Foreign Ministry spokeswoman Hua Chunying said on Tuesday China strongly opposes the hostile measures against energy company Zhuhai Zhenrong Co Ltd.
“We are opposed to the US bullying behavior of wantonly cracking down, suppressing and sanctioning Chinese companies and individuals based on US domestic law. We are firmly opposed to it and strongly condemn it,” she said.
On Monday, US Secretary of State Mike Pompeo said the Chinese company had “knowingly engaged in a significant transaction for the purchase or acquisition of crude oil from Iran”.
“We strongly urge the US to immediately rectify its wrong behavior, and stop imposing illegal sanctions against Chinese companies and individuals. China will take all necessary measures to firmly preserve the legitimate rights and interests of Chinese companies and individuals,” Hua said.
Zhuhai Zhenrong is one of China’s largest state-backed oil companies for transporting Iranian crude oil.
The company and its chief executive, Youmin Li, will be barred from engaging in foreign exchange, banking or property transactions under US jurisdiction.
However, Zhuhai Zhenrong which is already under US sanctions for supplying gasoline to Iran in 2012 has little overseas exposure.
Energy traders said the company is also largely disconnected from the Chinese financial system, which would limit the “contagion” of the sanctions to other entities and banking systems.
Trade war to flare up
The sanctions, nevertheless, are likely to inflame tensions between the United States and China which are locked in a trade war.
China is Iran’s largest oil importer and fiercely opposed to the US sanctions which have failed to stop shipments from the Middle Eastern energy powerhouse.
Iranian oil flow to China has continued since May when the Trump administration scrapped waivers which allowed eight countries to keep buying from Iran.
Last month China received its first delivery of an Iranian oil cargo since the Trump administration scrapped exemptions.
Zhuhai Zhenrong has strong links to Iran and accounts for more than 60% of China’s trade with the Islamic Republic, according to its website.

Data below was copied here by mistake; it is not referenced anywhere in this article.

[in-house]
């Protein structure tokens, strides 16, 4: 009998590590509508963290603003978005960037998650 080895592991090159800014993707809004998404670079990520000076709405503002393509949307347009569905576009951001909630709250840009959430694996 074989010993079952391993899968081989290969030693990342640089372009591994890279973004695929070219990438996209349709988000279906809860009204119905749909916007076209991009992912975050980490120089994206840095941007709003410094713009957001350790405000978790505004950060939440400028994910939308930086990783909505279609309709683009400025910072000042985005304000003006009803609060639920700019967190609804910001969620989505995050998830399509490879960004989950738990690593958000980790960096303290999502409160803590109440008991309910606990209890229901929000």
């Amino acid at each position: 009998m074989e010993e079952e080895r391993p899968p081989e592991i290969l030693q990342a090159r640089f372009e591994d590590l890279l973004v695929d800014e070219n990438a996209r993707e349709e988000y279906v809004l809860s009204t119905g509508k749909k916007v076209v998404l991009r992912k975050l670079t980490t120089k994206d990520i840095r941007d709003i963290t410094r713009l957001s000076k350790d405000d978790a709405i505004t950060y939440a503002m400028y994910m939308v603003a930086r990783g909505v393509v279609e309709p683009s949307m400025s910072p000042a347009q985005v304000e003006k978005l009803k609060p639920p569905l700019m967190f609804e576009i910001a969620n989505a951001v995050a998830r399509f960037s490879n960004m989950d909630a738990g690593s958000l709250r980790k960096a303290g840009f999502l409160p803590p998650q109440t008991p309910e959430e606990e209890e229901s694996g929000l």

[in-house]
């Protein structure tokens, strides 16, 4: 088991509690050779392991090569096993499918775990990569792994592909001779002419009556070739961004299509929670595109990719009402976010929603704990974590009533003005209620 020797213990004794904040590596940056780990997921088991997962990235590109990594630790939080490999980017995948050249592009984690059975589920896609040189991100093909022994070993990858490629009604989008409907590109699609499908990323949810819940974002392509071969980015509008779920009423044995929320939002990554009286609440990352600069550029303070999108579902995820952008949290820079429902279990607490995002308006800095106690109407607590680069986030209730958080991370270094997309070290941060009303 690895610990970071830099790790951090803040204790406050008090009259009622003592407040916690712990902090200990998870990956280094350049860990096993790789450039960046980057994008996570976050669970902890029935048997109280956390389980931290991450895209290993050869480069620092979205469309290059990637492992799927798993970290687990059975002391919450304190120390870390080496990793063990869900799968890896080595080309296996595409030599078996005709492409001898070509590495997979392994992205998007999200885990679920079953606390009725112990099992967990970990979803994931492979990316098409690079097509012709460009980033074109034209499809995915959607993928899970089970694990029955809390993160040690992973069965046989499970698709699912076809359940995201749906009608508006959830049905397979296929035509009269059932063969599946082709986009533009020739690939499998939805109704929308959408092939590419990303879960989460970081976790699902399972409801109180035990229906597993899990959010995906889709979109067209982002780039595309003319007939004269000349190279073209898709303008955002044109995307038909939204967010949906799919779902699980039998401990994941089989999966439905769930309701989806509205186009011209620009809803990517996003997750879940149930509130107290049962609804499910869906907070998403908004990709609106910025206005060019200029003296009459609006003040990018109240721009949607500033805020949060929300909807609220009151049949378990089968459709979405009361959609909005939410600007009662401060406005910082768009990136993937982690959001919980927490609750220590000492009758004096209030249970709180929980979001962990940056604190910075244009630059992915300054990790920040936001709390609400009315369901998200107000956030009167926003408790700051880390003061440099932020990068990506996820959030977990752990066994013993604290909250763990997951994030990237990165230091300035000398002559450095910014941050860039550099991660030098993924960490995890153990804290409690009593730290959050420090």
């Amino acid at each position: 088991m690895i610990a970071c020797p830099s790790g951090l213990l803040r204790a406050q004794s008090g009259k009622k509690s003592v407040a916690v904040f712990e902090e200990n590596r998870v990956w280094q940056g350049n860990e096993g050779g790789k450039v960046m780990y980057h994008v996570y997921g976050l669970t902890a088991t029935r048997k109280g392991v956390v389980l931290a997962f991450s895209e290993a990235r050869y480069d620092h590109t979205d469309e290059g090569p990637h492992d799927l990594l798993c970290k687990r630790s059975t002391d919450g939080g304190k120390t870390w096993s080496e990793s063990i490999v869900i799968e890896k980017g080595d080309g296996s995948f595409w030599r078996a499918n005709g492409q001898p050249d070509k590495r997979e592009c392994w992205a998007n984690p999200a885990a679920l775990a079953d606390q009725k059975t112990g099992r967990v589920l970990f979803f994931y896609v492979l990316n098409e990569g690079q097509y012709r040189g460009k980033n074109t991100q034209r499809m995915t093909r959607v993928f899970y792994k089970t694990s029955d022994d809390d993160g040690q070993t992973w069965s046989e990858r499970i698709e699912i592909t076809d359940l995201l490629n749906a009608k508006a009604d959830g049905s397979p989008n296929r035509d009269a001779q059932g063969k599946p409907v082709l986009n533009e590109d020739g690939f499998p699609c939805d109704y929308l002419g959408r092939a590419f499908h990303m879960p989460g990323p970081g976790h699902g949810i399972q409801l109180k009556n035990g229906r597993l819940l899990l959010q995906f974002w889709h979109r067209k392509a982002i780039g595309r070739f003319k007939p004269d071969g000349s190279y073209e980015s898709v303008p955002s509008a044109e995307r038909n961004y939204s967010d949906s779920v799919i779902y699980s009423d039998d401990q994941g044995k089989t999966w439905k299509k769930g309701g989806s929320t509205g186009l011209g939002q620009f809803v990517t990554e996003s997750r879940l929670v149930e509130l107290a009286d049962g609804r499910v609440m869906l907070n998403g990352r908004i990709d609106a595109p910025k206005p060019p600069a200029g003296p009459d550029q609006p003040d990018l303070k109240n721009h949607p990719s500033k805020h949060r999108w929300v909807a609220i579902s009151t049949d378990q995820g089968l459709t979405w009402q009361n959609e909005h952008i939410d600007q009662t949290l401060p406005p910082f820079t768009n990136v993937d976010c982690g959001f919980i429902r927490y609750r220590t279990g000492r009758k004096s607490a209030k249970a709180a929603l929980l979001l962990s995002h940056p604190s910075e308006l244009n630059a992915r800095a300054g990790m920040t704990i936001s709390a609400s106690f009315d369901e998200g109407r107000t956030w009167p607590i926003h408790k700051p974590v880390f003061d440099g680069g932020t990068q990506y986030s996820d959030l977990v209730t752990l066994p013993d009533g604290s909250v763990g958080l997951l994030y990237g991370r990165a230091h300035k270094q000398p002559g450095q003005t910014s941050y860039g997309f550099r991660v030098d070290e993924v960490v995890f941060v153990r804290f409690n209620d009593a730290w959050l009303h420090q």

It was the sole importer of Iranian crude into China 25 years when the company established trade with Iran. Now, it is the first Chinese oil company to face sanctions since the US ended the exemptions.
In 2012, when the Obama administration slapped the company with sanctions, Zhuhai Zhenrong said it would continue to import crude from Iran, and that the sanctions would not affect it because it had little business with any US firm.
The company joins several Chinese aluminum producers which were recently slapped with US sanctions over trade with Iran.
China’s embassy in Washington rejected the US decision.
“China firmly opposes the US imposition of unilateral sanctions and so-called ‘long-arm jurisdiction’ on China and other countries invoking its domestic law,” a spokesperson said, cited by Reuters.
“We urge the US to immediately correct its wrongdoing and earnestly respect other parties’ legal rights and interests.”
Last August, the US re-enacted its secondary sanctions against Iran’s steel and aluminum products, gold and precious metals, graphite and coal to choke off the country’s vital revenue streams.
Beijing has pushed back against the United States, saying China’s cooperation with Iran is legitimate under international law and should be “respected”.
The two economic superpowers are engaged in an escalating trade war since last year, which has seen them impose tariffs on hundred of billions of dollars worth of each other’s goods.
“A further escalation in US tariffs on Chinese goods could jointly drive global economic growth a lot lower and encourage Iran-China cooperation,” Bank of America Merrill Lynch said in a June note.
According to Bloomberg, tankers are offloading millions of barrels of Iranian oil into storage tanks at Chinese ports, creating a hoard of crude sitting on the doorstep of the world’s biggest buyer.
Two and a half months after the White House banned the purchase of Iran’s oil, the nation’s crude is continuing to be sent to China where it’s being put into what’s known as “bonded storage”, the financial news provider said.
This supply doesn’t cross local customs or show up in the nation’s import data, and isn’t necessarily in breach of sanctions, it added.
Bloomberg said at least ten very large crude carriers and two smaller vessels owned by the state-run National Iranian Oil Company and its shipping arm are currently sailing toward the Asian nation or idling off its coast. They have a combined carrying capacity of over 20 million barrels.